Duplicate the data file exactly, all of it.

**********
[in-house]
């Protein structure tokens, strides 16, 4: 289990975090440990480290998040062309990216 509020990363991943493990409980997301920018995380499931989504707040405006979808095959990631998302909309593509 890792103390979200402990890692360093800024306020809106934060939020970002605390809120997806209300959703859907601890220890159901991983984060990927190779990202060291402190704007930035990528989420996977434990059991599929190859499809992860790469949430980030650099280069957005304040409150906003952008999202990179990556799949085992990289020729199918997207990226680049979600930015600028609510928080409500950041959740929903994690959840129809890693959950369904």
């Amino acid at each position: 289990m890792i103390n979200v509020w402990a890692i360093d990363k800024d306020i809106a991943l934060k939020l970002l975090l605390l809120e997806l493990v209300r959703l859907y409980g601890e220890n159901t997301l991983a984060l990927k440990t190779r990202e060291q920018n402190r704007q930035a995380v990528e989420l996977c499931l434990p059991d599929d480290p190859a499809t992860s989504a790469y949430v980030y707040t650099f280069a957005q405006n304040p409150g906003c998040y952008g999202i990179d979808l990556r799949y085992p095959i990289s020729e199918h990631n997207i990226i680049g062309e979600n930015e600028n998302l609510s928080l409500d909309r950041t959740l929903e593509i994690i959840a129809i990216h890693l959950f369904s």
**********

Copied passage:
[in-house]
């Protein structure tokens, strides 16, 4: 289990975090440990480290998040062309990216 509020990363991943493990409980997301920018995380499931989504707040405006979808095959990631998302909309593509 890792103390979200402990890692360093800024306020809106934060939020970002605390809120997806209300959703859907601890220890159901991983984060990927190779990202060291402190704007930035990528989420996977434990059991599929190859499809992860790469949430980030650099280069957005304040409150906003952008999202990179990556799949085992990289020729199918997207990226680049979600930015600028609510928080409500950041959740929903994690959840129809890693959950369904």
């Amino acid at each position: 289990m890792i103390n979200v509020w402990a890692i360093d990363k800024d306020i809106a991943l934060k939020l970002l975090l605390l809120e997806l493990v209300r959703l859907y409980g601890e220890n159901t997301l991983a984060l990927k440990t190779r990202e060291q920018n402190r704007q930035a995380v990528e989420l996977c499931l434990p059991d599929d480290p190859a499809t992860s989504a790469y949430v980030y707040t650099f280069a957005q405006n304040p409150g906003c998040y952008g999202i990179d979808l990556r799949y085992p095959i990289s020729e199918h990631n997207i990226i680049g062309e979600n930015e600028n998302l609510s928080l409500d909309r950041t959740l929903e593509i994690i959840a129809i990216h890693l959950f369904s």